Familial Chylomicronaemia Syndrome
Often shortened to FCS, Familial Chylomicronaemia Syndrome is sometimes referred to as Lipoprotein Lipase Deficiency (LPLD) or chylomicronaemia.
It is a rare genetic disorder that affects about one person in every million.
People with FCS have very high triglyceride levels. This is because they lack lipase, the enzyme that clears triglycerides (a kind of fat) from their blood. FCS affects people from the time they are born, but the severity of the condition can vary from person to person. Those with more severe symptoms tend to be diagnosed in infancy or childhood. Others may not be diagnosed until they are teenagers or adults.
Typical symptoms include:
- regular bouts of stomach pain
- fat-filled spots on the skin (called ‘eruptive xanthomata’)
- attacks of acute pancreatitis
The pancreas is one of the body’s main organs. It is responsible for producing some of the enzymes that we need for digestion. It also makes insulin and glucagon, both of which play an important role in controlling our blood sugar.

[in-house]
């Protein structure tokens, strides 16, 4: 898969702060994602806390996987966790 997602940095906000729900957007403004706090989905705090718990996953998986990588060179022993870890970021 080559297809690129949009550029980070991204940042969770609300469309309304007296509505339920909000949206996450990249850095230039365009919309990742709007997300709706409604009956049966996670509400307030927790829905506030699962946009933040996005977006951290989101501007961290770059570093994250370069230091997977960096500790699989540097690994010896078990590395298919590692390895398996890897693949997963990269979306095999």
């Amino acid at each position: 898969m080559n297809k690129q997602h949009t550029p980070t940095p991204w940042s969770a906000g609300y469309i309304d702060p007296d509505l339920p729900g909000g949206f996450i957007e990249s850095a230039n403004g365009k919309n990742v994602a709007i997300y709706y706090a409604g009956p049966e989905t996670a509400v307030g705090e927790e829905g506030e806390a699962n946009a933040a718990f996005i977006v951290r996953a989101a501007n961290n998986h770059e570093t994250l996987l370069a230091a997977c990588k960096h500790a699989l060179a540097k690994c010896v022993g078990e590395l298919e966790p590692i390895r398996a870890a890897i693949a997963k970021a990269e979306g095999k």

Acute pancreatitis can be very serious. It can result in urgent admission to hospital, damage to the pancreas organ and can also be life threatening.
Some people may go on to develop a form of diabetes due to the stress and damage that the pancreas undergoes.
Most medications have only modest benefits, although new ones are being developed. The main treatment is by diet, which must be as low in fat as possible.
Download some of our factsheets to learn more:
- The facts about FCS
- Keeping a Food diary
- Living with LPLD
- LPLD Guide to Food
- LPLD in women
- My child has LPLD
You can learn more about LPLD on the LPLD Alliance website.